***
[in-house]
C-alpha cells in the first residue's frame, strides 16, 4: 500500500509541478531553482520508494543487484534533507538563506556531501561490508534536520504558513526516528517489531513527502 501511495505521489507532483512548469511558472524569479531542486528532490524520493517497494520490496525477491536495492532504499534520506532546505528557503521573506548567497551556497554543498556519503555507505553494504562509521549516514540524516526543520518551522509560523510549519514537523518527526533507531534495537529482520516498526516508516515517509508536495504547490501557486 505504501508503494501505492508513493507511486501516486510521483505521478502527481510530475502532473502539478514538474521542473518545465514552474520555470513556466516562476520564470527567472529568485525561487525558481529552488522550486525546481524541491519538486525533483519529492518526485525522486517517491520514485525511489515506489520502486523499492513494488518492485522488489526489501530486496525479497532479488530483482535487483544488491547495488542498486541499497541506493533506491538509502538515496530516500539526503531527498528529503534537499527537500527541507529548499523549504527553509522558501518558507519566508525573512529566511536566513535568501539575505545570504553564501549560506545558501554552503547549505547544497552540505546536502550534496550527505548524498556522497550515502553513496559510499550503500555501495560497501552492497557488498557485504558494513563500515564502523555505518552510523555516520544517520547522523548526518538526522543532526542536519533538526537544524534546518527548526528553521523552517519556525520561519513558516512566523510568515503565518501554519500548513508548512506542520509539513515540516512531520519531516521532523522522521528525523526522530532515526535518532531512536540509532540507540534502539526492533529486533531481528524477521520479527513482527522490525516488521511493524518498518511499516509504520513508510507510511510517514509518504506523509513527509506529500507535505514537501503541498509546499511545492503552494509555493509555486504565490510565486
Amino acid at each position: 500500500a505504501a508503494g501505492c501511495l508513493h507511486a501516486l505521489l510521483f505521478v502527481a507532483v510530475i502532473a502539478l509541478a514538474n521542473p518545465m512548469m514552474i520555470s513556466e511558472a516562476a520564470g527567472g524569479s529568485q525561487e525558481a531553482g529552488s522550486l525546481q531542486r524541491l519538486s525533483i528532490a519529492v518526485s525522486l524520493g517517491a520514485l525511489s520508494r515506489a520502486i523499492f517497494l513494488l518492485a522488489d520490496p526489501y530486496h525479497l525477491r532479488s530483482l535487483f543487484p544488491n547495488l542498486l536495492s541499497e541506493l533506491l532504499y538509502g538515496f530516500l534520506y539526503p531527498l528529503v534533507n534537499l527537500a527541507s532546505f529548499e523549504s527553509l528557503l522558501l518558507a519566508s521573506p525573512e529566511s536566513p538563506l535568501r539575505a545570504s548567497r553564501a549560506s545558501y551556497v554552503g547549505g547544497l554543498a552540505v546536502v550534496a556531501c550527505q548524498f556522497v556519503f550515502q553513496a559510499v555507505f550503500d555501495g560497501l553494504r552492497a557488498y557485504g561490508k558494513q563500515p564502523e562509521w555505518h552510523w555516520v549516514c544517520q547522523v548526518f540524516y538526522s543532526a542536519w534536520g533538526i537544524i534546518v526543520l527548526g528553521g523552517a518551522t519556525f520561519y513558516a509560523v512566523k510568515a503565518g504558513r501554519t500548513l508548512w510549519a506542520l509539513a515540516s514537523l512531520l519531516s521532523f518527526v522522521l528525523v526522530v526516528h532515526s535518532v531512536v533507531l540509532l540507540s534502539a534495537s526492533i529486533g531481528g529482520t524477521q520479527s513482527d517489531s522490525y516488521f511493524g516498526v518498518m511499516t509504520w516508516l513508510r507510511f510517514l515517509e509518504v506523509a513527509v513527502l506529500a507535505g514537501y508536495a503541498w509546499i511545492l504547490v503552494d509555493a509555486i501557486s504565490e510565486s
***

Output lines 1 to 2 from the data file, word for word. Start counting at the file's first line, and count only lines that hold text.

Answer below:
[in-house]
C-alpha cells in the first residue's frame, strides 16, 4: 500500500509541478531553482520508494543487484534533507538563506556531501561490508534536520504558513526516528517489531513527502 501511495505521489507532483512548469511558472524569479531542486528532490524520493517497494520490496525477491536495492532504499534520506532546505528557503521573506548567497551556497554543498556519503555507505553494504562509521549516514540524516526543520518551522509560523510549519514537523518527526533507531534495537529482520516498526516508516515517509508536495504547490501557486 505504501508503494501505492508513493507511486501516486510521483505521478502527481510530475502532473502539478514538474521542473518545465514552474520555470513556466516562476520564470527567472529568485525561487525558481529552488522550486525546481524541491519538486525533483519529492518526485525522486517517491520514485525511489515506489520502486523499492513494488518492485522488489526489501530486496525479497532479488530483482535487483544488491547495488542498486541499497541506493533506491538509502538515496530516500539526503531527498528529503534537499527537500527541507529548499523549504527553509522558501518558507519566508525573512529566511536566513535568501539575505545570504553564501549560506545558501554552503547549505547544497552540505546536502550534496550527505548524498556522497550515502553513496559510499550503500555501495560497501552492497557488498557485504558494513563500515564502523555505518552510523555516520544517520547522523548526518538526522543532526542536519533538526537544524534546518527548526528553521523552517519556525520561519513558516512566523510568515503565518501554519500548513508548512506542520509539513515540516512531520519531516521532523522522521528525523526522530532515526535518532531512536540509532540507540534502539526492533529486533531481528524477521520479527513482527522490525516488521511493524518498518511499516509504520513508510507510511510517514509518504506523509513527509506529500507535505514537501503541498509546499511545492503552494509555493509555486504565490510565486